I'm planning to do a Barbeque at the end of the month and I'd like to serve a variety of different 'Greek' style kebabs. I'm not looking for recipies, but what is the essence of creating grilled / barbeque food that tastes Greek. Whenever I have kebabs in Greece or in a Greek restaurant they taste different to kebabs I have had elsewhere but it's really difficult to tell what the difference is. One issue I think that might be important is the particualr mix of aromatic herbs such as Greek Basil. Does anyone else have any ideas what I can do?


The primary flavors of Greek meats are lemon, oregano, and olive oil. Typically either (or both) thyme and mint are present as well. I'd start with the following base for a marinade:

  • 1/2 cup olive oil
  • 1/4 cup lemon juice (2-ish lemons)
  • 2 Tbsp oregano
  • 1.5 tsp thyme
  • 1.5 tsp mint

I'd also suggest adding some garlic and onion to this. Maybe 1/2 an onion and 4 cloves of garlic. Adding a 1/4 to 1/2 cup of red wine could add some depth as well (I'm assuming lamb or steak, use white for pork or chicken).

A good soak in this overnight, perhaps with some tweaks, should equate to Greek kebabs.

Other herbs & spices common in Greek cuisine include: marjoram, paprika (sweet & hot), and pepper. You can also find, in small quantities: cinnamon, nutmeg, cumin, anise, coriander, fennel, and allspice.

  • I have tried similar, but it still doesn't quite taste Greek. I'm not sure if I've got the Greek Salad problem that a Greek Salad doesn't taste the same as it does in Greece?
    – Ian Turner
    Aug 2 '10 at 18:19
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    I've never heard of that problem, but I've also never been to Greece. When I eat Greek kebabs I definitely taste lemon and oregano. You could try adding marjoram and basil perhaps. It might also be Greek oregano? I've never seen any, but I know it exists.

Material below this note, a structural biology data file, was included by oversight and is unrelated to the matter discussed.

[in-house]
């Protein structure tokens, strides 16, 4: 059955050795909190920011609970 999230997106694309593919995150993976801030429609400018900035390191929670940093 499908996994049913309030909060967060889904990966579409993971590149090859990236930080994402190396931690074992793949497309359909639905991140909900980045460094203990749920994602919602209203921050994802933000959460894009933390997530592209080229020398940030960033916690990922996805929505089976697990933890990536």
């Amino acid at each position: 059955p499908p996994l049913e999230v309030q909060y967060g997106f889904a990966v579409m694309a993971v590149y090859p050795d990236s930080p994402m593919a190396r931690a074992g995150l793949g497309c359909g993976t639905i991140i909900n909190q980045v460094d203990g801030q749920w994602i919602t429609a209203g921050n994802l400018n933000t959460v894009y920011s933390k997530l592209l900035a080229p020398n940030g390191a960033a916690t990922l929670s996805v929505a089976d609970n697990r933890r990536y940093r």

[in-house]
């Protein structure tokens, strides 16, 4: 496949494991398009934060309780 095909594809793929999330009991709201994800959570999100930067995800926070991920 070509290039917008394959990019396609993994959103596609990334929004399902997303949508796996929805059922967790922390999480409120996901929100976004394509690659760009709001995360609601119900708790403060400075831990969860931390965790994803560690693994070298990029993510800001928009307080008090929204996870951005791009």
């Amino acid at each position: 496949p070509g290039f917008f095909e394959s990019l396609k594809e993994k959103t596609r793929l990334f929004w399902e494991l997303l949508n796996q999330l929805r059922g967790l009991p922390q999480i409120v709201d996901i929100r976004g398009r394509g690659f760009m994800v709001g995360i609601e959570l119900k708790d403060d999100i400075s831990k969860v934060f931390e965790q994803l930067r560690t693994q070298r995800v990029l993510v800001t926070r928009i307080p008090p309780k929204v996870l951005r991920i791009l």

– hobodave
    Aug 2 '10 at 18:47
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    Yes, if you can get Greek (or at least Sicilian) dried oregano, it'll have a substantially more authentic taste than a standard supermarket oregano. If you don't happen to have Greek groceries where you live, you might have an Italian grocery, and they should have dried Sicilian oregano on the branch, which is damn good stuff.
    – Harlan
    Aug 2 '10 at 20:12
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    Have you considered togas? It's all about the atmospherics.
    – Ocaasi
    Aug 3 '10 at 3:06
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    TBH, we don't really use that much mint in Greece. I'm not sure where that misconception came from. Same with lamb. It's customary to eat lamb on Easter, but not that often during the rest of the year.
    – surfmadpig
    Jun 5 '12 at 22:59

In Greece, traditionally, they used Chicken or Goat as a white meat and lamb as a dark meat.

As for a marinade, try, Olive Oil, minced Garlic, fresh Tarragon and Oregano. I especially like this on Chicken.

Alternatively, try a Tarragon, Garlic and Yoghurt marinade. This is good on Goat or Lamb as the Yoghurt also acts as a tenderizer.

Leave it in the marinade for at least a couple of hours or preferably over night. Salt after you remove from the marinade.

  • 2
    I think the yogurt-tenderized meat is key here.
    – Ocaasi
    Aug 3 '10 at 7:39

Real Greeks do use a lot of white wine vinegar so this may add to the taste.

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